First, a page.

Catch phrases such as “male allies,” “imposter syndrome,” and “implicit bias” were abound as over twenty-five women gathered in a New York University School of Law classroom to attend a panel discussion titled Gender Diversity in Technology. Hosted by NYU’s Law Women, Social Entrepreneurship & Startup Law Group, and Intellectual Property & Entertainment Law Society, the panel discussed the challenges that women face in the workforce generally, and in the technology sector in particular.
Prior to describing some of the more subtle struggles that women face today, Panelist Stephanie Abramson, the Director of Law and Business Experiential Courses at New York University School of Law, illustrated the explicit bias that was both prevalent and tolerated at the beginning of her career. Her anecdotes ranged from a man openly prohibiting her from joining him on a business trip, per his wife’s orders, to a dissatisfied client assuming that the assignment of two female associates to his matter indicated that he was receiving the firm’s “B team.”
As society has fortunately progressed in terms of its toleration of the explicit gender bias of the type mentioned above, the panelists focused upon the more prevalent struggles that some women in the work force face today. Moderator Susan Stehlik, Clinical Associate Professor of Management Communication at Stern School of Business, highlighted the damaging pervasiveness of “implicit bias.” Implicit biases manifest themselves in behaviors that reflect implicit stereotypes. As Ms. Stehlik elucidated, when a male boss overly compliments a female worker, he is implicitly acknowledging that he is surprised by her accomplishments, an example that seemed to resonate with many in the attentive audience.
Panelist Tina Mohanty, the Vice President and General Counsel of Plated, introduced the “imposter syndrome” that plagues certain women in the workforce. Because certain stereotypes about the working woman have been ingrained in women’s minds from a young age, some women may feel a sense of inadequacy compared to some of their co-workers, despite clear indications of capability. This feeling could create a fear of failure and discourage a female worker from asserting herself. Ms. Mohanty also expressed the feeling that while men typically receive the benefit of the doubt regarding their abilities, credibility for women in the workforce must be earned and is rarely granted.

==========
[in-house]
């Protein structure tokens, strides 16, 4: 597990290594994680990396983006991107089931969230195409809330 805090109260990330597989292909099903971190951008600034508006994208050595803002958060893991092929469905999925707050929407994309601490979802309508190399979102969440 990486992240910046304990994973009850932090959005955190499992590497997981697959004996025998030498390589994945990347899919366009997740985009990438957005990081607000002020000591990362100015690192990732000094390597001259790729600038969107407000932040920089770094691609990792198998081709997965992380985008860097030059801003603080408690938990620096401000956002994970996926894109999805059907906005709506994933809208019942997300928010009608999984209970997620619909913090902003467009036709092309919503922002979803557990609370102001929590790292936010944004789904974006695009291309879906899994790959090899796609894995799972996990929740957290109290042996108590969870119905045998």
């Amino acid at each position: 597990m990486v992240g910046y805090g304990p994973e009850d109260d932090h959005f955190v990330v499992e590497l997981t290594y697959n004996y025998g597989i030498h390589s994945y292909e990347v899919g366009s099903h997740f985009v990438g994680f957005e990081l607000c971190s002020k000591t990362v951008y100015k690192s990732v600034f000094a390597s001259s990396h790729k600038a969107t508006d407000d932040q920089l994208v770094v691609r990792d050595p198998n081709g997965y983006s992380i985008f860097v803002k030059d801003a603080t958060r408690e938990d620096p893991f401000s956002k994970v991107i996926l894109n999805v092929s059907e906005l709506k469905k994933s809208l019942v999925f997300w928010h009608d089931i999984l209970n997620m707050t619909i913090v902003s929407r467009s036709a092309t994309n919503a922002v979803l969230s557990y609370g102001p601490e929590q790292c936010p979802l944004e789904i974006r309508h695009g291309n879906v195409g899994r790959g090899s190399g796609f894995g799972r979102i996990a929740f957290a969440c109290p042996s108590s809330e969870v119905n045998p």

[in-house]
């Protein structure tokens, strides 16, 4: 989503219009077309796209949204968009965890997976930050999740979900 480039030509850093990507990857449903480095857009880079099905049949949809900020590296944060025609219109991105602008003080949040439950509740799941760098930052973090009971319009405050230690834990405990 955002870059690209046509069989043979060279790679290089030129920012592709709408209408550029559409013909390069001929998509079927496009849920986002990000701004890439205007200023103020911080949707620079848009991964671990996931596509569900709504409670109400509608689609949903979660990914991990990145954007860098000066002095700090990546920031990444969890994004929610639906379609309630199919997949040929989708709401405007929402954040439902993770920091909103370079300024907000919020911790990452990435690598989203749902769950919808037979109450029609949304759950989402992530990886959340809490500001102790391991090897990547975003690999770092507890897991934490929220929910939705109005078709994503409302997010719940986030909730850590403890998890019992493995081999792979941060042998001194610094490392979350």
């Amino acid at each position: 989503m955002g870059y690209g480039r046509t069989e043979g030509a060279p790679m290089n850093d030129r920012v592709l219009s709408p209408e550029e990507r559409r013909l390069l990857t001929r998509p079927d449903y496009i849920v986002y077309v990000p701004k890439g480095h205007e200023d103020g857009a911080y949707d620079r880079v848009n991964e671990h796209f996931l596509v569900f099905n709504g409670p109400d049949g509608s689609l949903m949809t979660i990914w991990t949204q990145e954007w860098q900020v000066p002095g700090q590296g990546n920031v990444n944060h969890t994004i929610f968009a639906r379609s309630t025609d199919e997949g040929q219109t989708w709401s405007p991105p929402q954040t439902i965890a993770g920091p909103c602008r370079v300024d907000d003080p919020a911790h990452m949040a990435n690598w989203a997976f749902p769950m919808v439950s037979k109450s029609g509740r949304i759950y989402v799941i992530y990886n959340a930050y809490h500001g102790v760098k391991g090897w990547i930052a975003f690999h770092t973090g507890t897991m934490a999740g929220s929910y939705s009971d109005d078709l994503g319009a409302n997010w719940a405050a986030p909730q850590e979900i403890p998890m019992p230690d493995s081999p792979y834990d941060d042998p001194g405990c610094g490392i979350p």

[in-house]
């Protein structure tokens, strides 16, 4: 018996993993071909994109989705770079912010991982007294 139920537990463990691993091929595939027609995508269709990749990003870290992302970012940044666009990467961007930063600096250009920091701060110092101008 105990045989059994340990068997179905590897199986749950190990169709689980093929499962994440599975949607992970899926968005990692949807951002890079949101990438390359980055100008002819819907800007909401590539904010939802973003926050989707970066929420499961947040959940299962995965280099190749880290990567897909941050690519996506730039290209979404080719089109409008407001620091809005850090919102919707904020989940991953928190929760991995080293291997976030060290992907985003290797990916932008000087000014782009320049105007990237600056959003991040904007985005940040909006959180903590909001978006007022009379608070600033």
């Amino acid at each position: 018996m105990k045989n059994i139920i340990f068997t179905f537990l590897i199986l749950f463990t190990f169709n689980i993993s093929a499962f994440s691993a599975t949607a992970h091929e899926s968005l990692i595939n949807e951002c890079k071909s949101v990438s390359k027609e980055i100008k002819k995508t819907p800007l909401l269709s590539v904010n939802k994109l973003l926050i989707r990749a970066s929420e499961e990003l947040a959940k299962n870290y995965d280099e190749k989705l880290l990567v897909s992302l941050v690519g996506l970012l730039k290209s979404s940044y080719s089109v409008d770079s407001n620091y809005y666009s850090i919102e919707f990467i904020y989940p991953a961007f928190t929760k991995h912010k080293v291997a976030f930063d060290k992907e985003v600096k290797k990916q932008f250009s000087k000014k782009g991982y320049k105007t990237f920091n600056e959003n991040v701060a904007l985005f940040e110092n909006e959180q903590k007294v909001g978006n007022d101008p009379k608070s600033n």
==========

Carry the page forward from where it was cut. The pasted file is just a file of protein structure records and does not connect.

Though the struggle for gender equality is ubiquitous in all professional fields, Panelist Emmeline Cardozo, the Associate Director for Partner Engagement at Girls Who Code, shifted the conversation towards the technology sector in particular. Girls Who Code is a national nonprofit organization founded in 2012 in order to inspire girls to close the gender gap in the technology and engineering industry. While technical jobs continue to grow, women are vastly underrepresented in the workforce. Cardozo cited Department of Labor statistics that by 2020, there will be 1.4 million computer specialist job openings, and less than ten percent of those jobs will be filled by women. Those numbers are particularly troubling because the technology field contains high paying jobs where the wage gap between men and women is minimal, and most importantly, it is currently an undefined sector, ripe for gender equality.
Because of the opportunities, Girls Who Code founded classrooms across the country, currently sixty classrooms in ten different cities, in order to encourage interested high school aged young women to further pursue an undergraduate education in computer science and engineering. Currently, the gender gap in technology is such that only 18% of undergraduate computer science majors are women. Cardozo explained the grave disparity as a result of the cultural stereotypes promoted in pop culture that math and science are simply not for girls. Girls Who Code, by encouraging such a path, actively aims to combat that stereotype and create a community of women who will support each other along what could be an otherwise lonely and daunting career path.
In all, the event was a reflection on the deep progress that has been made in the quest to combat gender inequality, in all of its various forms, but an even stronger acknowledgment of how much more still needs to be done.
Ari Pruzansky is a J.D. candidate, 2017, at NYU School of Law.

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